- Pound (GBP) fell after mixed jobs data yesterday
- UK CPI is expected to rise to 10.2%
- Euro (EUR) rises modestly despite deteriorating German investor sentiment
- Eurozone industrial production data is due
The Pound Euro (GBP/EUR) exchange rate is holding steady after losses yesterday. The pair settled -0.14% lower yesterday at €1.1523, after trading in a range between €1.1464 – €1.1565 across the session. At 05:45 UTC, GBP/EUR trades +0.01% at €1.1524.
The pound came under pressure yesterday after a mixed jobs market report. While the unemployment rate fell to a 48-year low, this was due to people leaving the workforce, which then puts upward pressure on wages, which will be a concern for the BoE when they meet next week. UK wage growth excluding bonuses was 5.2%, well up from 4.8% previously.
Meanwhile, demand for workers was starting to show some signs of weakness, with vacancies at the lowest level since the summer of 2020, in the depths of the pandemic. Employment was also softer, with 40,000 jobs added below the 120,000 forecast.
Today the UK economic calendar will remain in focus as inflation data is due to be released. UK inflation is expected to tick higher to 10.2% year on year in August, up from 10.1% in July. The BoE have said that they expect inflation to rise to 13% in the coming months, and they expect the UK to fall into recession in the final three months of the year.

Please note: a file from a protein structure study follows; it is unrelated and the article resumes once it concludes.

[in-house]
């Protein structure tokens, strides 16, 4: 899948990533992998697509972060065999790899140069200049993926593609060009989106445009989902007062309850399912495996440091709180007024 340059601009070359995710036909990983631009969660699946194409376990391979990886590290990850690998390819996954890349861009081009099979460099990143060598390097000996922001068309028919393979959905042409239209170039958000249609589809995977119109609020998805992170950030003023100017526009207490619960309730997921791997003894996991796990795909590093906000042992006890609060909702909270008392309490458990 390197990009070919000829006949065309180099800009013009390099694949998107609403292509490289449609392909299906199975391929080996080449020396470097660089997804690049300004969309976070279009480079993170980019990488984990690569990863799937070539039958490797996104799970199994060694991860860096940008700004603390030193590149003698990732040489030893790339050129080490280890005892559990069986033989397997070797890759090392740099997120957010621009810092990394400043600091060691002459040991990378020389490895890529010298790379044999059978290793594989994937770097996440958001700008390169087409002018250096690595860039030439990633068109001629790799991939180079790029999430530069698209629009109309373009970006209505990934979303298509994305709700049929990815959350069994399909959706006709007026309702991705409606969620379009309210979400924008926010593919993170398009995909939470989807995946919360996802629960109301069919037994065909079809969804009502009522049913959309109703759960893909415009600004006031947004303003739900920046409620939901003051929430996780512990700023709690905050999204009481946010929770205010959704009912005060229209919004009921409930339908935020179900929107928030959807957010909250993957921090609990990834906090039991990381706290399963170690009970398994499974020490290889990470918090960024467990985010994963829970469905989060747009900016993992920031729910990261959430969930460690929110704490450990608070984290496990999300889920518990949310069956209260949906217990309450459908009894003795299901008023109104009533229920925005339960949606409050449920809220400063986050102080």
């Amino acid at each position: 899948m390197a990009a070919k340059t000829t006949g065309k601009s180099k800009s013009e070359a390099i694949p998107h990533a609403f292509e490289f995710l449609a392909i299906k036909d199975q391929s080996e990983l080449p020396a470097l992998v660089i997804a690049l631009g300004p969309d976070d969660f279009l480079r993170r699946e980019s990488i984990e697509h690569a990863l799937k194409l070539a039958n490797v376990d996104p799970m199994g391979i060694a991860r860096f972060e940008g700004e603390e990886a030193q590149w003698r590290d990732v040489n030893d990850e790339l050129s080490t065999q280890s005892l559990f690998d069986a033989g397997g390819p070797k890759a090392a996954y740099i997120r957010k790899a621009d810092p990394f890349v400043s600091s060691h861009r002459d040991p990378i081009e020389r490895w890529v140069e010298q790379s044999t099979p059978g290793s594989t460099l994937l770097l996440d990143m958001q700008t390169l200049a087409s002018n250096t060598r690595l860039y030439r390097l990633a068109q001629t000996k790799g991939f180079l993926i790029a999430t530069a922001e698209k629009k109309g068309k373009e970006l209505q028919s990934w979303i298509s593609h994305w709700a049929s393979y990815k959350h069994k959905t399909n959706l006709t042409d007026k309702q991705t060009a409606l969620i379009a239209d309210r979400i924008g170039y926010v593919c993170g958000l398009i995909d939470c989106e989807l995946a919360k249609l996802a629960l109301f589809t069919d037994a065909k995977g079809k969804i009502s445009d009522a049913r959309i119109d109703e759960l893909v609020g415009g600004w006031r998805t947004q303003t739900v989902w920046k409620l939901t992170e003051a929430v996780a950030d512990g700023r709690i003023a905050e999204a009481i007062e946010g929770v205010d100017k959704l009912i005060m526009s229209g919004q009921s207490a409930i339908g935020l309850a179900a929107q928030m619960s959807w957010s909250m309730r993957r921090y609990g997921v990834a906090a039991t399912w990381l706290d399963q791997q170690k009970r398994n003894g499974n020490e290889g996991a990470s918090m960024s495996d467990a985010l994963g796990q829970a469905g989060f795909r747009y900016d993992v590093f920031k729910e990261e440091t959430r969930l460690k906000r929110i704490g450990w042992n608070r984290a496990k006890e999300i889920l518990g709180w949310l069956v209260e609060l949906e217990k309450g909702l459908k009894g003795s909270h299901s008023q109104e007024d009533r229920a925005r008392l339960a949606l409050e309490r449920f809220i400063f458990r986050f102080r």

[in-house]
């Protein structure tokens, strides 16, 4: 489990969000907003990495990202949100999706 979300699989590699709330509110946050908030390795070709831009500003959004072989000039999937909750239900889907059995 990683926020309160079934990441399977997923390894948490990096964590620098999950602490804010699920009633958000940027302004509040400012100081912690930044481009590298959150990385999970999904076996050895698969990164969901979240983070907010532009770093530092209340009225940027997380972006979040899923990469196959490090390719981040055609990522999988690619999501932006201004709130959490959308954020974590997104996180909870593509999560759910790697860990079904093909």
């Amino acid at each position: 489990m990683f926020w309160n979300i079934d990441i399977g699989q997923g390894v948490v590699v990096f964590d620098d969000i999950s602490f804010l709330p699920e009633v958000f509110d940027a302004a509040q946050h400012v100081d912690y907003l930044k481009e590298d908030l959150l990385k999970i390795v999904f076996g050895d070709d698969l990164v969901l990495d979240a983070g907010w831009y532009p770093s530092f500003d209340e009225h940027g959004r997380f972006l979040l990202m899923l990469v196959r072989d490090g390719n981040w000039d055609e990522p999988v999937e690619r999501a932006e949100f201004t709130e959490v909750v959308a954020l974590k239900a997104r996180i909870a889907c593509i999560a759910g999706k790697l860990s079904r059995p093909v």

The euro rose in the previous session, despite terrible German investor confidence. The closely watched ZEW German investor sentiment data plunged to -61.9, down from -55.3. This was a larger fall than analysts were expecting as fears over the country’s energy supplies grew.
Separately data showed that Spanish inflation reached 10.5% YoY in August, and German inflation was confirmed at 8.8%.
Today eurozone industrial output figures will be in focus and are expected to show a 1% contraction month on month. In addition to a speech by ECB President Christine Lagarde. The President of the European Union, Ursula der von Leyen is also due to speak.